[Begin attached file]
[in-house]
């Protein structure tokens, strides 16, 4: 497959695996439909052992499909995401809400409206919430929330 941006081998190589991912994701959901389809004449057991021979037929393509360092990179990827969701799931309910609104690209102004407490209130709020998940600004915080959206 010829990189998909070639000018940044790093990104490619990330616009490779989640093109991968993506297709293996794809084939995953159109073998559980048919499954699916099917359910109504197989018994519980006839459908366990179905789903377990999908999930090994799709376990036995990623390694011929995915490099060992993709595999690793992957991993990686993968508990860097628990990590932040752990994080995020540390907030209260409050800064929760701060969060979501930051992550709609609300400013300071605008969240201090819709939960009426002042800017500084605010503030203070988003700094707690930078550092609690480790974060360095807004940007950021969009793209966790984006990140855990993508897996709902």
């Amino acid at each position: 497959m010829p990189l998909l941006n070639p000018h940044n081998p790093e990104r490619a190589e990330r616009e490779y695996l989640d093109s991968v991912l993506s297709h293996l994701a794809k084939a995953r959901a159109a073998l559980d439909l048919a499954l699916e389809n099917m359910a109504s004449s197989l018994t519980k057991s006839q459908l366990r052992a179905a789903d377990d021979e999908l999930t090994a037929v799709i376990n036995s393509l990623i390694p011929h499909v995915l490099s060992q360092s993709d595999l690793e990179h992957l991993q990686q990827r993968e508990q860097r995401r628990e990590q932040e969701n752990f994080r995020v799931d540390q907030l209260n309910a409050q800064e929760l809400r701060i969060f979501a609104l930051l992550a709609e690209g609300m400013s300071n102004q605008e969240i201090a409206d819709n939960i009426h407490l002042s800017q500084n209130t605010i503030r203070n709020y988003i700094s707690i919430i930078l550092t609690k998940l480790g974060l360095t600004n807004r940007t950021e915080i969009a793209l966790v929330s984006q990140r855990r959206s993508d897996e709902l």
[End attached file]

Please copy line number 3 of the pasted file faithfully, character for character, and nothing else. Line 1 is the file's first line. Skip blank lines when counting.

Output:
């Amino acid at each position: 497959m010829p990189l998909l941006n070639p000018h940044n081998p790093e990104r490619a190589e990330r616009e490779y695996l989640d093109s991968v991912l993506s297709h293996l994701a794809k084939a995953r959901a159109a073998l559980d439909l048919a499954l699916e389809n099917m359910a109504s004449s197989l018994t519980k057991s006839q459908l366990r052992a179905a789903d377990d021979e999908l999930t090994a037929v799709i376990n036995s393509l990623i390694p011929h499909v995915l490099s060992q360092s993709d595999l690793e990179h992957l991993q990686q990827r993968e508990q860097r995401r628990e990590q932040e969701n752990f994080r995020v799931d540390q907030l209260n309910a409050q800064e929760l809400r701060i969060f979501a609104l930051l992550a709609e690209g609300m400013s300071n102004q605008e969240i201090a409206d819709n939960i009426h407490l002042s800017q500084n209130t605010i503030r203070n709020y988003i700094s707690i919430i930078l550092t609690k998940l480790g974060l360095t600004n807004r940007t950021e915080i969009a793209l966790v929330s984006q990140r855990r959206s993508d897996e709902l």